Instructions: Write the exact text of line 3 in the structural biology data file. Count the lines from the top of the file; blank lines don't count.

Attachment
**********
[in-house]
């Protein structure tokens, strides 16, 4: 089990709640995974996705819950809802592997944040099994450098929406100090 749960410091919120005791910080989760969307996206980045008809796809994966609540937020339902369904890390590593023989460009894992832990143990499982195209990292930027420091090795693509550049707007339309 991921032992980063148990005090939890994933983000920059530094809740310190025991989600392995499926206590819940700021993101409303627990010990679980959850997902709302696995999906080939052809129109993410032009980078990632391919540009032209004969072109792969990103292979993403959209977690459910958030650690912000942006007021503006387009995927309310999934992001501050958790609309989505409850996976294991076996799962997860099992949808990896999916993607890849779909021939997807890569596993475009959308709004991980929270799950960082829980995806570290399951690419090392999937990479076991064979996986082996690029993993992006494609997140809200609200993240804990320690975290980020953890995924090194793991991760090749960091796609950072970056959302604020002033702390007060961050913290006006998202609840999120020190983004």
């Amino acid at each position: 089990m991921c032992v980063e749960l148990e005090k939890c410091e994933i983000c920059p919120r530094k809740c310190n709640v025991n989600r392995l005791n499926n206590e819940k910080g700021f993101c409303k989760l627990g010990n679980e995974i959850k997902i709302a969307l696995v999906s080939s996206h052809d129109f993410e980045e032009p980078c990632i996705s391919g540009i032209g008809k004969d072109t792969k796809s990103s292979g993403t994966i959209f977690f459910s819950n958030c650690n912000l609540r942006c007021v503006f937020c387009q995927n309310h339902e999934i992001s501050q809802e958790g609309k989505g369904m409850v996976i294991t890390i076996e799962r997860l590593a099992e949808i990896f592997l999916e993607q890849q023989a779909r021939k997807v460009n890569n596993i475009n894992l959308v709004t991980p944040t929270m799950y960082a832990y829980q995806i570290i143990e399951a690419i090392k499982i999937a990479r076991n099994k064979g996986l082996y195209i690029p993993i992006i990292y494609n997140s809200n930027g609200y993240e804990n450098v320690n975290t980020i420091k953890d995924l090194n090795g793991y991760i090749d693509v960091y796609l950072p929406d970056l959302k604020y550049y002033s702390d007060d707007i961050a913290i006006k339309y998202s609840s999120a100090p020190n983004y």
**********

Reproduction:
């Amino acid at each position: 089990m991921c032992v980063e749960l148990e005090k939890c410091e994933i983000c920059p919120r530094k809740c310190n709640v025991n989600r392995l005791n499926n206590e819940k910080g700021f993101c409303k989760l627990g010990n679980e995974i959850k997902i709302a969307l696995v999906s080939s996206h052809d129109f993410e980045e032009p980078c990632i996705s391919g540009i032209g008809k004969d072109t792969k796809s990103s292979g993403t994966i959209f977690f459910s819950n958030c650690n912000l609540r942006c007021v503006f937020c387009q995927n309310h339902e999934i992001s501050q809802e958790g609309k989505g369904m409850v996976i294991t890390i076996e799962r997860l590593a099992e949808i990896f592997l999916e993607q890849q023989a779909r021939k997807v460009n890569n596993i475009n894992l959308v709004t991980p944040t929270m799950y960082a832990y829980q995806i570290i143990e399951a690419i090392k499982i999937a990479r076991n099994k064979g996986l082996y195209i690029p993993i992006i990292y494609n997140s809200n930027g609200y993240e804990n450098v320690n975290t980020i420091k953890d995924l090194n090795g793991y991760i090749d693509v960091y796609l950072p929406d970056l959302k604020y550049y002033s702390d007060d707007i961050a913290i006006k339309y998202s609840s999120a100090p020190n983004y």